“I don’t understand why you came,” Malahayati says. She’s probably lying. Malahayati understands Lanshu very, very well. “I don’t understand why you masked yourself yesterday, during the launch.”
The launch. SABER GREEN. Rasputin quietly moving another doomsday weapon into Earth orbit. And all the other launches, too, not just weapons but people, the colonization schedule pushed up... as if the need to disperse is now imperative.
General Chen Lanshu banks out across the Wall. Look at all that beauty! Look at the highway rolling off across green hills and grey mountains. Imagine, now, imagine if she just landed and started walking, out away from everything, into the wilderness...
“Imagine something going wrong,” she says. “Imagine this road choked with corpses. Imagine the security team gunning down refugees as they try to force their way onto the ships. Imagine cars from here to the horizon— ” those stupid old-fashioned cars everyone still owns, because the strange uneven advancement of this post-Traveler world leaves some things unchanged.
“You expect violence?” Malahayati says, in that conciliatory, careful way of hers, her way of managing meat people. “Something beyond our capability to preempt or contain?”
Expect? As a military professional? No, no. But—
Once, when she was younger, sixty or seventy, Chen Lanshu pulled rank to get a look at the Never-Be installation in Taipei. She watched the images in the fresco and she felt... this foreboding, this enormous weight, a dread that refused to attach itself to any specific threat. And she felt it again, last year, when she was briefed on the project in Lhasa, the vision machine...
She shivers. Her wings shudder and tremble in the airstream.
“Isn’t that what we do, Mala?” she says. “Why we still have soldiers? Why we made you? Expectation.”
The Traveler came out of nowhere. Entirely unanticipated.
Imagine if it hadn’t been friendly. Imagine that.
Rasputin surely has.
Ghost Fragment: Old Russia 4
I can feel the mites buzzing, pushing against my sub-mind. They try to steal fragments of memory, but I do not let them.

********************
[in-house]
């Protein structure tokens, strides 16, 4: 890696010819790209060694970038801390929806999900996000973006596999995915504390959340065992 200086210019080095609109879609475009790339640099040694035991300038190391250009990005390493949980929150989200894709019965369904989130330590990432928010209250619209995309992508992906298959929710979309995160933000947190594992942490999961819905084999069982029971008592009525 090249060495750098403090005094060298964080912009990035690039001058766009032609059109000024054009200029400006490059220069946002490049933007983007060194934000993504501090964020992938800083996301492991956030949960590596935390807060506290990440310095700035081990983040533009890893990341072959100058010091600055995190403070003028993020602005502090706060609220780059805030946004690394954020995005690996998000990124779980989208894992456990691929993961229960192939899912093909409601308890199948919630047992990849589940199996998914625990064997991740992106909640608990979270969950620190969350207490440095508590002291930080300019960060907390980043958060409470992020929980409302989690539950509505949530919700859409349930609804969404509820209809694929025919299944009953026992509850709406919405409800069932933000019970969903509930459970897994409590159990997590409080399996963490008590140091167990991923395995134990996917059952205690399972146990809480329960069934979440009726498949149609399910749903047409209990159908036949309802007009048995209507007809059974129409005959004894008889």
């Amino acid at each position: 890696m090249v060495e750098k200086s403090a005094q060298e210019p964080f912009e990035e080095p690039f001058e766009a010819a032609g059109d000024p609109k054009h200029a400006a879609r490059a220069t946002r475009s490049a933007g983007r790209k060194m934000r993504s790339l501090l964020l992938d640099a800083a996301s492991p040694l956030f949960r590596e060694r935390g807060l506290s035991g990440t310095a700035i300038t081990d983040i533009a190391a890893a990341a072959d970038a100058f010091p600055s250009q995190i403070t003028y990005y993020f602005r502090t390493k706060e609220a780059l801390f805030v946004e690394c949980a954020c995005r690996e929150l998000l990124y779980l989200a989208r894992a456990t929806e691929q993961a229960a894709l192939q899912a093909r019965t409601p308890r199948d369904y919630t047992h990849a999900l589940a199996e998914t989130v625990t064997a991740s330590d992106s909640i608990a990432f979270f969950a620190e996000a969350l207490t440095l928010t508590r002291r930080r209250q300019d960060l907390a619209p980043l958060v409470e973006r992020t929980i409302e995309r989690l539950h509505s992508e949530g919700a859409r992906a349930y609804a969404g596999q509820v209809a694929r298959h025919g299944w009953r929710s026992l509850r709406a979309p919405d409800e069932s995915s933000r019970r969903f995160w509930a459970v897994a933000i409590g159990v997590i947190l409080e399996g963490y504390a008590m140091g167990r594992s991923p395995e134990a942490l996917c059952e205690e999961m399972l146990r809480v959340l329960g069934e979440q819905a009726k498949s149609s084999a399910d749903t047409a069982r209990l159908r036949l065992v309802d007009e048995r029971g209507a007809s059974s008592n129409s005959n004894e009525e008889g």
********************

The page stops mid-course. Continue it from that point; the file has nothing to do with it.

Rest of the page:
They have no will, but they want to BE.
I exert electronic will: pushing, shaping. Forcing stasis on perpetual motion. They are quiet then, but I can still sense them.
Where once my cargo holds were full of tools, and weapons, and material, now they hold barely-contained possibility. New worlds will be built from these tiny mites. Weapons and cities and ships created by thought and science.
I fear my will is not strong enough to shape these worlds. Only the Tyrant can do that, but he will not be a part of my journey. Even his reach has limits, and we will be nine billion miles away.
I whisper my concerns to the Tyrant in tiny magnetic bursts. He does not listen.
The Tyrant says take the SIVA, and so I take the SIVA.
The Tyrant says go to the stars, and so I go to the stars.
...And wherever we Iron Lords stake a claim worthy of battle, let us immortalize our victory with a temple, a beacon for all who walk the waste to follow. And let the truths of that battle live only within its crypts, kept sacred by an everlasting oath worthy of our Light and sacrifice, so that our peace will never need know the horrors it faced, sealed in secrecy until the Light dims to Darkness, forevermore....
Long before the last of the Iron Lords descended into the Plaguelands, this peak was the domain of one of their own, Lord Felwinter. His maps and outposts show the risen Exo roamed free from the Aral Seas to an eastern border known as Citan’s Ridge (Open Citan 01-A, Citan’s Ridge 01-A) before taking the Oath. There is no evidence of human enclaves or encampments within this area, nor survivors within the Cosmodrome walls, but extensive one-way audio recordings with an unknown entity survive (open Felwinter 9-C; open Rasputin 62-G; scan for possible links). A chance meeting with Lord Timur in the Mothyards led to Timur’s first reports on the promises of SIVA. Felwinter’s conscription into the ranks and the raising of the Iron Temple commenced shortly thereafter.
In the age of the Iron Lords, when Lord Saladin and his brothers and sisters encountered this region, they were faced with an unknowable danger – the techno-plague, SIVA. Their brave attempt to combat and contain SIVA cost the Iron Lords dearly.
Hundreds of years later, SIVA has been unleashed, its power unearthed by the Fallen. As a result of the Fallen’s unchecked ambition, SIVA’s corruption has begun to spread, infecting the land and creating a hostile, otherworldly new threat in the quarantined outskirts of the Cosmodrome known as the Plaguelands.
––[The brochure has suffered extensive water damage, but there is a map of the region with a red circle and a note: ‘Timur, your replication complex? –Felwinter’]
Vostok Observatory Historical Society welcomes [––] from the Gondola it is possible [––] late Soviet space programs were converted to [––] research facilities to study accelerated methods of colonization [––] kid’s holobadges to remember your trip.